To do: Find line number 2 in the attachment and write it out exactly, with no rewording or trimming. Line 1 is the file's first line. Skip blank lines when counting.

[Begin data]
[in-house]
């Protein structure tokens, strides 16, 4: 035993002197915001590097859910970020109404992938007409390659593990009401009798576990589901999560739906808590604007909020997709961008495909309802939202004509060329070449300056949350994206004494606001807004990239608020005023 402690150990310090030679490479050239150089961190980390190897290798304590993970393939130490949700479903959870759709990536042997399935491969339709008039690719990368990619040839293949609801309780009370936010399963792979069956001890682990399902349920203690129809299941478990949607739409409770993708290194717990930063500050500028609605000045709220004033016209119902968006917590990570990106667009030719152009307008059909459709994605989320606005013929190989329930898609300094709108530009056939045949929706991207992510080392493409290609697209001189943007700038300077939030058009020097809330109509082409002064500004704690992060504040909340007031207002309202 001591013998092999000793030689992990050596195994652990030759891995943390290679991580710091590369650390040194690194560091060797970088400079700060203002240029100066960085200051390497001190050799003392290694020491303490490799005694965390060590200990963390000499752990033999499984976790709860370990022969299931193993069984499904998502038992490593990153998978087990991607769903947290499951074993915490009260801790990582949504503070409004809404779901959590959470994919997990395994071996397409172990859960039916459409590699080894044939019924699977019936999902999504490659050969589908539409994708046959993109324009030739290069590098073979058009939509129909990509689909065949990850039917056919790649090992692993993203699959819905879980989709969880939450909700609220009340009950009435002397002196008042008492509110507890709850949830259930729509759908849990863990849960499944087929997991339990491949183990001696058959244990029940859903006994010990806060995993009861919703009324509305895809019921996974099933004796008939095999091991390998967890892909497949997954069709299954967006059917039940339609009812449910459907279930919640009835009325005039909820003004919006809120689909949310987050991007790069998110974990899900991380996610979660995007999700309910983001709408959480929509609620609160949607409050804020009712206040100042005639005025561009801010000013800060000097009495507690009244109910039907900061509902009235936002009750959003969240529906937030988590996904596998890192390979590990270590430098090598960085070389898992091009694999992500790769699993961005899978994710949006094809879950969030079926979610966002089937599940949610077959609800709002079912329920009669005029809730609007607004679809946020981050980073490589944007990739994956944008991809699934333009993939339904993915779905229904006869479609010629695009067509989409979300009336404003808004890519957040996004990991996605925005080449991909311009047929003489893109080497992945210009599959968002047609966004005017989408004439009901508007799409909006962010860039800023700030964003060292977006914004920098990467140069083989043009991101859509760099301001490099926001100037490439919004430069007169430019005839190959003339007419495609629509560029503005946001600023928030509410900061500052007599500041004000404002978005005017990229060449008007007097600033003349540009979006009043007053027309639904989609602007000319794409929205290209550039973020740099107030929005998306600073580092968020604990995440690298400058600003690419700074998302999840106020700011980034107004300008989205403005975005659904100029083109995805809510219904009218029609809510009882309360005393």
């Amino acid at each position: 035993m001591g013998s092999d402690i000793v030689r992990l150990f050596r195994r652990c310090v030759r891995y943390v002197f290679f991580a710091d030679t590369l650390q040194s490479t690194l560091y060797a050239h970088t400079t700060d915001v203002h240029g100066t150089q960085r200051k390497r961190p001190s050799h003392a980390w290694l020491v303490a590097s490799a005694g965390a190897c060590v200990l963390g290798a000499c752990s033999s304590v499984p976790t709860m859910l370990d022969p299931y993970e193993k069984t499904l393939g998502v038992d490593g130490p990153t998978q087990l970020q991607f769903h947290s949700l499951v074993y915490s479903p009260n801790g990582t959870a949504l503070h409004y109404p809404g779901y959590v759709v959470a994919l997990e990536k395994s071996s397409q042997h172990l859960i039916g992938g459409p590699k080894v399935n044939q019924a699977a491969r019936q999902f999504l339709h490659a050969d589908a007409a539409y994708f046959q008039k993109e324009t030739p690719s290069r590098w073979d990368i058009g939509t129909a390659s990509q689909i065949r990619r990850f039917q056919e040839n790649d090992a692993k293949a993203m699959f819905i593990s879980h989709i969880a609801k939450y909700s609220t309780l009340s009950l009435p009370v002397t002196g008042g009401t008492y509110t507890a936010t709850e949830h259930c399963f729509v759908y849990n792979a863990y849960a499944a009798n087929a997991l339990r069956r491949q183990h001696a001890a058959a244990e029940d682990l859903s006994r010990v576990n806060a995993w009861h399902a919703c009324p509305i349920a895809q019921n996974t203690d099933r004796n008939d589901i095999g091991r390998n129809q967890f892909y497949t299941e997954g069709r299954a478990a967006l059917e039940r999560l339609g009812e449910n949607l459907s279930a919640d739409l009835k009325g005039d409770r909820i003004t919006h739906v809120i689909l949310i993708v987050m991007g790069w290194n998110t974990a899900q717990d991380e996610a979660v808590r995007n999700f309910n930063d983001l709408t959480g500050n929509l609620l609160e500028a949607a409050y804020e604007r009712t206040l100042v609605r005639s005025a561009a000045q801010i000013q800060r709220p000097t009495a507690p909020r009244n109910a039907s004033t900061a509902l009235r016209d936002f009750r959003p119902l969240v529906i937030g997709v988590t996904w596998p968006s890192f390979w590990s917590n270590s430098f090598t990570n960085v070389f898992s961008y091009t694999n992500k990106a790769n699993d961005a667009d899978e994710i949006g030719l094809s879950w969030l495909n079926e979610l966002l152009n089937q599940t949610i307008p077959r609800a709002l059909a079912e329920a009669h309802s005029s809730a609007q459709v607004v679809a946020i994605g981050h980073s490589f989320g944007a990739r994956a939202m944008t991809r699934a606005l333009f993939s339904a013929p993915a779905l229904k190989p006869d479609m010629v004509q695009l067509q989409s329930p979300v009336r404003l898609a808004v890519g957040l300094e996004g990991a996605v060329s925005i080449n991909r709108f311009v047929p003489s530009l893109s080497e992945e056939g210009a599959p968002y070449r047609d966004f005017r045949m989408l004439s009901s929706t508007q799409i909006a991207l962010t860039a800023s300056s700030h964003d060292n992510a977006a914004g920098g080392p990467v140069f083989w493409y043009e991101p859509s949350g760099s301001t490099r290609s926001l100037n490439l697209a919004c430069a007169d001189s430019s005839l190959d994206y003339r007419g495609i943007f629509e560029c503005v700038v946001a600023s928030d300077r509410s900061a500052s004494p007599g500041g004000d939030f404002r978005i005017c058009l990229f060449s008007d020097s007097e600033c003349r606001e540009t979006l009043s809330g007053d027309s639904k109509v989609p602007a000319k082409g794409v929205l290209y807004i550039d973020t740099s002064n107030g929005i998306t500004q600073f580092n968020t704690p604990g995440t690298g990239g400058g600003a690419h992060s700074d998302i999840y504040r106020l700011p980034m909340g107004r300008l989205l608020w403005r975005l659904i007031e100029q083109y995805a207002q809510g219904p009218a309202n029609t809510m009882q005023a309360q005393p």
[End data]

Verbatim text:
């Protein structure tokens, strides 16, 4: 035993002197915001590097859910970020109404992938007409390659593990009401009798576990589901999560739906808590604007909020997709961008495909309802939202004509060329070449300056949350994206004494606001807004990239608020005023 402690150990310090030679490479050239150089961190980390190897290798304590993970393939130490949700479903959870759709990536042997399935491969339709008039690719990368990619040839293949609801309780009370936010399963792979069956001890682990399902349920203690129809299941478990949607739409409770993708290194717990930063500050500028609605000045709220004033016209119902968006917590990570990106667009030719152009307008059909459709994605989320606005013929190989329930898609300094709108530009056939045949929706991207992510080392493409290609697209001189943007700038300077939030058009020097809330109509082409002064500004704690992060504040909340007031207002309202 001591013998092999000793030689992990050596195994652990030759891995943390290679991580710091590369650390040194690194560091060797970088400079700060203002240029100066960085200051390497001190050799003392290694020491303490490799005694965390060590200990963390000499752990033999499984976790709860370990022969299931193993069984499904998502038992490593990153998978087990991607769903947290499951074993915490009260801790990582949504503070409004809404779901959590959470994919997990395994071996397409172990859960039916459409590699080894044939019924699977019936999902999504490659050969589908539409994708046959993109324009030739290069590098073979058009939509129909990509689909065949990850039917056919790649090992692993993203699959819905879980989709969880939450909700609220009340009950009435002397002196008042008492509110507890709850949830259930729509759908849990863990849960499944087929997991339990491949183990001696058959244990029940859903006994010990806060995993009861919703009324509305895809019921996974099933004796008939095999091991390998967890892909497949997954069709299954967006059917039940339609009812449910459907279930919640009835009325005039909820003004919006809120689909949310987050991007790069998110974990899900991380996610979660995007999700309910983001709408959480929509609620609160949607409050804020009712206040100042005639005025561009801010000013800060000097009495507690009244109910039907900061509902009235936002009750959003969240529906937030988590996904596998890192390979590990270590430098090598960085070389898992091009694999992500790769699993961005899978994710949006094809879950969030079926979610966002089937599940949610077959609800709002079912329920009669005029809730609007607004679809946020981050980073490589944007990739994956944008991809699934333009993939339904993915779905229904006869479609010629695009067509989409979300009336404003808004890519957040996004990991996605925005080449991909311009047929003489893109080497992945210009599959968002047609966004005017989408004439009901508007799409909006962010860039800023700030964003060292977006914004920098990467140069083989043009991101859509760099301001490099926001100037490439919004430069007169430019005839190959003339007419495609629509560029503005946001600023928030509410900061500052007599500041004000404002978005005017990229060449008007007097600033003349540009979006009043007053027309639904989609602007000319794409929205290209550039973020740099107030929005998306600073580092968020604990995440690298400058600003690419700074998302999840106020700011980034107004300008989205403005975005659904100029083109995805809510219904009218029609809510009882309360005393």